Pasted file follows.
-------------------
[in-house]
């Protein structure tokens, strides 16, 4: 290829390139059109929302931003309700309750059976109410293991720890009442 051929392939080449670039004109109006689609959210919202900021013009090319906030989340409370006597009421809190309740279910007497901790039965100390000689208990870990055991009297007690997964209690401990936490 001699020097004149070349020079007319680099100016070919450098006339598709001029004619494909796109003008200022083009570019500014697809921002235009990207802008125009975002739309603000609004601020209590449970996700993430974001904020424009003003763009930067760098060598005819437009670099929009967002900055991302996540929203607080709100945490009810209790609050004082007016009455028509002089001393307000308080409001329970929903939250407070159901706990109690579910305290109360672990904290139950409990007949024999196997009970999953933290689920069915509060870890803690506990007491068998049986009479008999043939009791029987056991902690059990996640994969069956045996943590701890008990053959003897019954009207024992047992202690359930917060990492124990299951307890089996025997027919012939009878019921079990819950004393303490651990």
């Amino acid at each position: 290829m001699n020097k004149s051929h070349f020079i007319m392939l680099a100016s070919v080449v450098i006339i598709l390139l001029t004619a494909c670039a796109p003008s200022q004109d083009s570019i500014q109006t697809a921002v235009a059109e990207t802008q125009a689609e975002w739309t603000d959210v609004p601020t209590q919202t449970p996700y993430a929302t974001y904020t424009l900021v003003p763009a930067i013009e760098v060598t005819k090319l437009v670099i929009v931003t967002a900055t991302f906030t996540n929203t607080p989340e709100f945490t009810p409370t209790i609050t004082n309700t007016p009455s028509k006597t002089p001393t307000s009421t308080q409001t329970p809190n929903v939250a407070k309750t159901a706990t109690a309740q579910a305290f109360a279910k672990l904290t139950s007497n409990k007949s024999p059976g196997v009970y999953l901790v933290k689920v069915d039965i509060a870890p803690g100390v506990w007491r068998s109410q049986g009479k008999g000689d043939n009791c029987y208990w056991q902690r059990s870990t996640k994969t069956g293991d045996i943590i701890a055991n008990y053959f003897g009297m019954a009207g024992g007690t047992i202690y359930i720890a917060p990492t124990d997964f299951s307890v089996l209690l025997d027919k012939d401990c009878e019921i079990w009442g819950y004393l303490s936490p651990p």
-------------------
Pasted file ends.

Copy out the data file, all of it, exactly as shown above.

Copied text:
[in-house]
């Protein structure tokens, strides 16, 4: 290829390139059109929302931003309700309750059976109410293991720890009442 051929392939080449670039004109109006689609959210919202900021013009090319906030989340409370006597009421809190309740279910007497901790039965100390000689208990870990055991009297007690997964209690401990936490 001699020097004149070349020079007319680099100016070919450098006339598709001029004619494909796109003008200022083009570019500014697809921002235009990207802008125009975002739309603000609004601020209590449970996700993430974001904020424009003003763009930067760098060598005819437009670099929009967002900055991302996540929203607080709100945490009810209790609050004082007016009455028509002089001393307000308080409001329970929903939250407070159901706990109690579910305290109360672990904290139950409990007949024999196997009970999953933290689920069915509060870890803690506990007491068998049986009479008999043939009791029987056991902690059990996640994969069956045996943590701890008990053959003897019954009207024992047992202690359930917060990492124990299951307890089996025997027919012939009878019921079990819950004393303490651990």
């Amino acid at each position: 290829m001699n020097k004149s051929h070349f020079i007319m392939l680099a100016s070919v080449v450098i006339i598709l390139l001029t004619a494909c670039a796109p003008s200022q004109d083009s570019i500014q109006t697809a921002v235009a059109e990207t802008q125009a689609e975002w739309t603000d959210v609004p601020t209590q919202t449970p996700y993430a929302t974001y904020t424009l900021v003003p763009a930067i013009e760098v060598t005819k090319l437009v670099i929009v931003t967002a900055t991302f906030t996540n929203t607080p989340e709100f945490t009810p409370t209790i609050t004082n309700t007016p009455s028509k006597t002089p001393t307000s009421t308080q409001t329970p809190n929903v939250a407070k309750t159901a706990t109690a309740q579910a305290f109360a279910k672990l904290t139950s007497n409990k007949s024999p059976g196997v009970y999953l901790v933290k689920v069915d039965i509060a870890p803690g100390v506990w007491r068998s109410q049986g009479k008999g000689d043939n009791c029987y208990w056991q902690r059990s870990t996640k994969t069956g293991d045996i943590i701890a055991n008990y053959f003897g009297m019954a009207g024992g007690t047992i202690y359930i720890a917060p990492t124990d997964f299951s307890v089996l209690l025997d027919k012939d401990c009878e019921i079990w009442g819950y004393l303490s936490p651990p």